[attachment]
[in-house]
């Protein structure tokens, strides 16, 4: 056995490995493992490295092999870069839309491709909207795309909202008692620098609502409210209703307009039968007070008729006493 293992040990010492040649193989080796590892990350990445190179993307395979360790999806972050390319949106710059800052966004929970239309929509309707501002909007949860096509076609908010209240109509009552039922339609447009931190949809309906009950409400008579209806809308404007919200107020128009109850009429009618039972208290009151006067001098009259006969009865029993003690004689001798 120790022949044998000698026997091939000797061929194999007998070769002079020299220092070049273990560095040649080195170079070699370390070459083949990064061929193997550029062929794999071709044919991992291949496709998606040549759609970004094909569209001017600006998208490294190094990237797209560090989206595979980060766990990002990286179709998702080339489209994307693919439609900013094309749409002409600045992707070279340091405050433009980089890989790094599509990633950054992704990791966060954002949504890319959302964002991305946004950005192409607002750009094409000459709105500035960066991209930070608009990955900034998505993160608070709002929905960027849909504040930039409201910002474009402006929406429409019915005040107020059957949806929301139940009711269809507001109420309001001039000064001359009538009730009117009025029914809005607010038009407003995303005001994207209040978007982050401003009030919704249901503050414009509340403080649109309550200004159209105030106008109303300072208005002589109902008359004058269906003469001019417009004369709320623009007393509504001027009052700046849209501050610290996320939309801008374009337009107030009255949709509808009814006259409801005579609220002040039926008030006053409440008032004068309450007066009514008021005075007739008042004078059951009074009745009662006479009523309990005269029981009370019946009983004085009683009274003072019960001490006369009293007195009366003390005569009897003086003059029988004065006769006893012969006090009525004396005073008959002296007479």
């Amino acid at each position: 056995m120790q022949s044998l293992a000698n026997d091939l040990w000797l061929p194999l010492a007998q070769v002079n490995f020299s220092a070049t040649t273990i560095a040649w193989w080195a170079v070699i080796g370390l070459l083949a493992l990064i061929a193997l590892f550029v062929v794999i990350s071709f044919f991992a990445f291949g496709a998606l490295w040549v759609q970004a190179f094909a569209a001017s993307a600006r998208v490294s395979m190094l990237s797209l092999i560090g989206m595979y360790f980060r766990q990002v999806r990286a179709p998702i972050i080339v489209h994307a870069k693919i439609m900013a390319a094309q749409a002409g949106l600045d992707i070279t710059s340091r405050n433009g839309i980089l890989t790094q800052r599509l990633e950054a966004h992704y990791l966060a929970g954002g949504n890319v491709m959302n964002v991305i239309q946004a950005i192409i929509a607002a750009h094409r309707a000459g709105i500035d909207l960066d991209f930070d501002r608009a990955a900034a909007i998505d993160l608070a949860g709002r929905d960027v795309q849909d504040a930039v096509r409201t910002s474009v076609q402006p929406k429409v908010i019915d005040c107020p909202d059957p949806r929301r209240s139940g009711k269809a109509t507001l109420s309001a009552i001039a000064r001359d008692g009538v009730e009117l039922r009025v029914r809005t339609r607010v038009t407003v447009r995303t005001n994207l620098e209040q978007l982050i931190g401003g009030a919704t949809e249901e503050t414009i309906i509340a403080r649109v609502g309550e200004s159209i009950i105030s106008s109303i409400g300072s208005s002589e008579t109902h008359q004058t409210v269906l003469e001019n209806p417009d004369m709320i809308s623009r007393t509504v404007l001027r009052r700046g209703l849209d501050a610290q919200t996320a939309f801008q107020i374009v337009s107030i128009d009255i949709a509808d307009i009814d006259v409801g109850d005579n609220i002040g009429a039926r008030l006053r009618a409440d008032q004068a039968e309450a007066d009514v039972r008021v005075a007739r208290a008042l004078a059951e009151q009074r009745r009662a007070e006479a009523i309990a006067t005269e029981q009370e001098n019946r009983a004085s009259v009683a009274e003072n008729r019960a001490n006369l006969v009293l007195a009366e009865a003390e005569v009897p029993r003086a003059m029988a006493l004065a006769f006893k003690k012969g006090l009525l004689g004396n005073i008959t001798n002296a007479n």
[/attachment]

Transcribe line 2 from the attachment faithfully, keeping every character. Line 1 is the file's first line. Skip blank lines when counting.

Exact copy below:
């Protein structure tokens, strides 16, 4: 056995490995493992490295092999870069839309491709909207795309909202008692620098609502409210209703307009039968007070008729006493 293992040990010492040649193989080796590892990350990445190179993307395979360790999806972050390319949106710059800052966004929970239309929509309707501002909007949860096509076609908010209240109509009552039922339609447009931190949809309906009950409400008579209806809308404007919200107020128009109850009429009618039972208290009151006067001098009259006969009865029993003690004689001798 120790022949044998000698026997091939000797061929194999007998070769002079020299220092070049273990560095040649080195170079070699370390070459083949990064061929193997550029062929794999071709044919991992291949496709998606040549759609970004094909569209001017600006998208490294190094990237797209560090989206595979980060766990990002990286179709998702080339489209994307693919439609900013094309749409002409600045992707070279340091405050433009980089890989790094599509990633950054992704990791966060954002949504890319959302964002991305946004950005192409607002750009094409000459709105500035960066991209930070608009990955900034998505993160608070709002929905960027849909504040930039409201910002474009402006929406429409019915005040107020059957949806929301139940009711269809507001109420309001001039000064001359009538009730009117009025029914809005607010038009407003995303005001994207209040978007982050401003009030919704249901503050414009509340403080649109309550200004159209105030106008109303300072208005002589109902008359004058269906003469001019417009004369709320623009007393509504001027009052700046849209501050610290996320939309801008374009337009107030009255949709509808009814006259409801005579609220002040039926008030006053409440008032004068309450007066009514008021005075007739008042004078059951009074009745009662006479009523309990005269029981009370019946009983004085009683009274003072019960001490006369009293007195009366003390005569009897003086003059029988004065006769006893012969006090009525004396005073008959002296007479």